The competing claims followed a disorderly election day on Sunday in which many Congolese were unable to vote due to an Ebola outbreak, conflict and logistical problems.
The vote is meant to choose a successor to outgoing President Joseph Kabila after 18 years in power and could lead to the vast central African country’s first ever democratic transition.
Any disputed outcome could lead to a repeat of the violence that followed the 2006 and 2011 elections and a wider security breakdown, particularly along Congo’s borders with Rwanda, Uganda and Burundi, where dozens of armed militia are active.
Vital Kamerhe, the campaign manager to opposition candidate Felix Tshisekedi, said early counting showed Tshisekedi and the other main opposition candidate Martin Fayulu neck-and-neck in the lead, both with over 40 percent of the vote.
He said the ruling coalition candidate, Emmanuel Ramazani Shadary, who is backed by Kabila, had only about 13 percent, although a significant part of the vote remained to be tabulated.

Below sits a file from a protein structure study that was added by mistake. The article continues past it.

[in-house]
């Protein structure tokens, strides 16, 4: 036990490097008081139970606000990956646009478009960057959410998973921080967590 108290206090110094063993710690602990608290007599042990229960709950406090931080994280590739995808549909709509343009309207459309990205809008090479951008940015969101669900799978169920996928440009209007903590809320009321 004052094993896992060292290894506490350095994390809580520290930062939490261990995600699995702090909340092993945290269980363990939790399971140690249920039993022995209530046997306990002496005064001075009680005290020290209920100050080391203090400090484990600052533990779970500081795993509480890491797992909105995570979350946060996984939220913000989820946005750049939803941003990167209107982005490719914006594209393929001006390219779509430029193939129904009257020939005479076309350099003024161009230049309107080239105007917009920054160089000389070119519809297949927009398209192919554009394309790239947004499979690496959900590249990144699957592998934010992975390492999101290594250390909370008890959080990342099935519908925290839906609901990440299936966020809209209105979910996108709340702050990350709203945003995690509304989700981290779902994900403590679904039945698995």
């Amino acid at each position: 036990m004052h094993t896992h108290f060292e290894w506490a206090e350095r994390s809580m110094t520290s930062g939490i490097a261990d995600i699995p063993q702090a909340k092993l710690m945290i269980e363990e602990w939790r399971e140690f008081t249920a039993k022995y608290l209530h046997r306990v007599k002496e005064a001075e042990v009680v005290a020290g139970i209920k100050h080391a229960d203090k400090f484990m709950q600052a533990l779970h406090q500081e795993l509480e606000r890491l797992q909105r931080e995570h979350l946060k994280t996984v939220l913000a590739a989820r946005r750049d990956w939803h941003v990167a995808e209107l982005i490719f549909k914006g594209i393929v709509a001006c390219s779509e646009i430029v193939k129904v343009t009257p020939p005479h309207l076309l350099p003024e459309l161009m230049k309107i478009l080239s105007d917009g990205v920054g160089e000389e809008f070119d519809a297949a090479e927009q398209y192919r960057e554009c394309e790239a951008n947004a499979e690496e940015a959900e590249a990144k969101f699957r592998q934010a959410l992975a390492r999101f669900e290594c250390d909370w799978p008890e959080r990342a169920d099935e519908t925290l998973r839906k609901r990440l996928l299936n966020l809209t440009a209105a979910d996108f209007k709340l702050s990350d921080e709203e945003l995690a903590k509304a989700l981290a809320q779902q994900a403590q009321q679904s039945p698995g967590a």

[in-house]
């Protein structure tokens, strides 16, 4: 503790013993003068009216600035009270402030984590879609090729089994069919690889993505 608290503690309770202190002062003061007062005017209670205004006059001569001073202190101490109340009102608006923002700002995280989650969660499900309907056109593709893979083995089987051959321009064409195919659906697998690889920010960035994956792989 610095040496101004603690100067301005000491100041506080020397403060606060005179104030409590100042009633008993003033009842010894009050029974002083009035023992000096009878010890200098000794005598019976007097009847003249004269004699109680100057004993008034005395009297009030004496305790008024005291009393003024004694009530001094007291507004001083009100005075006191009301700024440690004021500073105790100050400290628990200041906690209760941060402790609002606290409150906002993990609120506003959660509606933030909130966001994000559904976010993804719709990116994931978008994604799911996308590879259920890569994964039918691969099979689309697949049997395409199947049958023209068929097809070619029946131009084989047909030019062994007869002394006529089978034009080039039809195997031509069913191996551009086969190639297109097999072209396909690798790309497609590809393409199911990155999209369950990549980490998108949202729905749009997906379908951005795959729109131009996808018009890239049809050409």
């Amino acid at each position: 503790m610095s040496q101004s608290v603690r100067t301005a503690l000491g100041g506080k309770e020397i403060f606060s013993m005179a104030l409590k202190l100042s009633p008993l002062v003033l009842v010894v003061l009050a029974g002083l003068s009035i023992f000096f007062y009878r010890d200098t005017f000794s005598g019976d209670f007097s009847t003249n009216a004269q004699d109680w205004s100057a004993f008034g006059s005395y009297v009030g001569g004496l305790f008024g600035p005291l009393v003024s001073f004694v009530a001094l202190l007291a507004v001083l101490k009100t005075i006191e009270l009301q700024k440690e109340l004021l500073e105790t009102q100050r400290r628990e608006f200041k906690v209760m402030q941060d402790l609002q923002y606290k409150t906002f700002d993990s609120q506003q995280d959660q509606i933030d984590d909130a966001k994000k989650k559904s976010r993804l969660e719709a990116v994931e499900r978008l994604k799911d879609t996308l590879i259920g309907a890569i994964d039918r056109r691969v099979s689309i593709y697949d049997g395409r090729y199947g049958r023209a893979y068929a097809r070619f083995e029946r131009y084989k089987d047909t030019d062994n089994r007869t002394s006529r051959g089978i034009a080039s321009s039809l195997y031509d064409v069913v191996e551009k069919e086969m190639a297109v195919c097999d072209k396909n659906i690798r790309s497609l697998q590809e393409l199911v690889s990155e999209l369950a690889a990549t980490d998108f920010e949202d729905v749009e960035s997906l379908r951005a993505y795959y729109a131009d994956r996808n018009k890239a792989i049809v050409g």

The election is a first-past-the-post system with no run-off.
Nehemie Mwilanya, Kabila’s chief of staff and a member of Shadary’s campaign, told a news conference on Monday morning that he was confident Shadary had won, although he did not provide specific figures.
“For us, victory is certain,” Mwilanya said.
Fayulu’s camp has not yet provided specific numbers but Fayulu said late on Sunday that Shadary’s camp was “dreaming” if it thought it was going to win.
The most recent opinion poll before the election, released by New York University’s Congo Research Group on Friday, showed Fayulu, a former Exxon Mobil manager, leading the race on 47 percent.
Tshisekedi had 24 percent and Shadary 19 percent.
The first partial results are expected from the national electoral commission (CENI) on Tuesday.
Election day was mostly peaceful despite several violent incidents, including an altercation at a polling place in eastern Congo in which at least three people were killed.
More than 1.2 million Congolese were also unable to vote in three opposition strongholds, where the CENI cancelled the poll last week, citing an ongoing Ebola outbreak and ethnic violence.
However, in the Ebola hotspot of Beni, an opposition stronghold, residents staged a mock presidential election to show the authorities a decision to postpone the vote there due to health fears was unfounded.